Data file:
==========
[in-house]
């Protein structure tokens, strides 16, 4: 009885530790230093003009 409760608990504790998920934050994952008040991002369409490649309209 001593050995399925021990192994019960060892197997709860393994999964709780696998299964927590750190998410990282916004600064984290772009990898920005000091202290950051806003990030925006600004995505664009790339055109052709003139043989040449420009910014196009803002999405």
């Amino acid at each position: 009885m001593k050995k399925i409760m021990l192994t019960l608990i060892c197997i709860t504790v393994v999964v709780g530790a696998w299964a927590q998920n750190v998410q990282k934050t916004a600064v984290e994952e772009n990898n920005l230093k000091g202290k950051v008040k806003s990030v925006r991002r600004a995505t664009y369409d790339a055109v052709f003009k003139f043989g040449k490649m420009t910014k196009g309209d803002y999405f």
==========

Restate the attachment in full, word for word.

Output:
[in-house]
């Protein structure tokens, strides 16, 4: 009885530790230093003009 409760608990504790998920934050994952008040991002369409490649309209 001593050995399925021990192994019960060892197997709860393994999964709780696998299964927590750190998410990282916004600064984290772009990898920005000091202290950051806003990030925006600004995505664009790339055109052709003139043989040449420009910014196009803002999405």
């Amino acid at each position: 009885m001593k050995k399925i409760m021990l192994t019960l608990i060892c197997i709860t504790v393994v999964v709780g530790a696998w299964a927590q998920n750190v998410q990282k934050t916004a600064v984290e994952e772009n990898n920005l230093k000091g202290k950051v008040k806003s990030v925006r991002r600004a995505t664009y369409d790339a055109v052709f003009k003139f043989g040449k490649m420009t910014k196009g309209d803002y999405f």